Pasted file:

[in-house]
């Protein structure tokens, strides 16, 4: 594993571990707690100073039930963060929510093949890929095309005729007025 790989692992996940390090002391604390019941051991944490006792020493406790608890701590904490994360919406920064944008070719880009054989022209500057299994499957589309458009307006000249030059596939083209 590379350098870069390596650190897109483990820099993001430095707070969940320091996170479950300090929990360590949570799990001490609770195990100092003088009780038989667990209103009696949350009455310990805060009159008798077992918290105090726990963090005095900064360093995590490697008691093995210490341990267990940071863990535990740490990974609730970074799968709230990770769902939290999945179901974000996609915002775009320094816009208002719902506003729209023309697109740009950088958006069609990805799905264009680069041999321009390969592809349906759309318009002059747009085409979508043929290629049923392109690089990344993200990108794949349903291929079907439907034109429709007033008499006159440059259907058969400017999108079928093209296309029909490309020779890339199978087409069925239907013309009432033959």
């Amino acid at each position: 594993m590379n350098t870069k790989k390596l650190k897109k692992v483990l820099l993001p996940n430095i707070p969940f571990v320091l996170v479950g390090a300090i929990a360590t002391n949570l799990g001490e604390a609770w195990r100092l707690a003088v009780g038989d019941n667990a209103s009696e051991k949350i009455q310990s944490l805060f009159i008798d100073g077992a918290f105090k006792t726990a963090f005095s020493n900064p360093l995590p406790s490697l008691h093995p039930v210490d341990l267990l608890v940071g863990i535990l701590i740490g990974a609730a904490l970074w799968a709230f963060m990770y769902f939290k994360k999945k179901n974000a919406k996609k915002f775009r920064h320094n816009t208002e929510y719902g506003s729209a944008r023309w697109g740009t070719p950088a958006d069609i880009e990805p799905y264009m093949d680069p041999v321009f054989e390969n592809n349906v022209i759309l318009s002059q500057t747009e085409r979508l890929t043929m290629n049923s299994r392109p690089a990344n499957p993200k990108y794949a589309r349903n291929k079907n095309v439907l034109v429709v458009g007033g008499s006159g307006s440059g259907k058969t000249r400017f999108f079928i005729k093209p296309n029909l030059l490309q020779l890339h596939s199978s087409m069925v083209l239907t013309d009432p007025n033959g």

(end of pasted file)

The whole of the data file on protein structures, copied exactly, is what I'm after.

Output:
[in-house]
């Protein structure tokens, strides 16, 4: 594993571990707690100073039930963060929510093949890929095309005729007025 790989692992996940390090002391604390019941051991944490006792020493406790608890701590904490994360919406920064944008070719880009054989022209500057299994499957589309458009307006000249030059596939083209 590379350098870069390596650190897109483990820099993001430095707070969940320091996170479950300090929990360590949570799990001490609770195990100092003088009780038989667990209103009696949350009455310990805060009159008798077992918290105090726990963090005095900064360093995590490697008691093995210490341990267990940071863990535990740490990974609730970074799968709230990770769902939290999945179901974000996609915002775009320094816009208002719902506003729209023309697109740009950088958006069609990805799905264009680069041999321009390969592809349906759309318009002059747009085409979508043929290629049923392109690089990344993200990108794949349903291929079907439907034109429709007033008499006159440059259907058969400017999108079928093209296309029909490309020779890339199978087409069925239907013309009432033959």
């Amino acid at each position: 594993m590379n350098t870069k790989k390596l650190k897109k692992v483990l820099l993001p996940n430095i707070p969940f571990v320091l996170v479950g390090a300090i929990a360590t002391n949570l799990g001490e604390a609770w195990r100092l707690a003088v009780g038989d019941n667990a209103s009696e051991k949350i009455q310990s944490l805060f009159i008798d100073g077992a918290f105090k006792t726990a963090f005095s020493n900064p360093l995590p406790s490697l008691h093995p039930v210490d341990l267990l608890v940071g863990i535990l701590i740490g990974a609730a904490l970074w799968a709230f963060m990770y769902f939290k994360k999945k179901n974000a919406k996609k915002f775009r920064h320094n816009t208002e929510y719902g506003s729209a944008r023309w697109g740009t070719p950088a958006d069609i880009e990805p799905y264009m093949d680069p041999v321009f054989e390969n592809n349906v022209i759309l318009s002059q500057t747009e085409r979508l890929t043929m290629n049923s299994r392109p690089a990344n499957p993200k990108y794949a589309r349903n291929k079907n095309v439907l034109v429709v458009g007033g008499s006159g307006s440059g259907k058969t000249r400017f999108f079928i005729k093209p296309n029909l030059l490309q020779l890339h596939s199978s087409m069925v083209l239907t013309d009432p007025n033959g």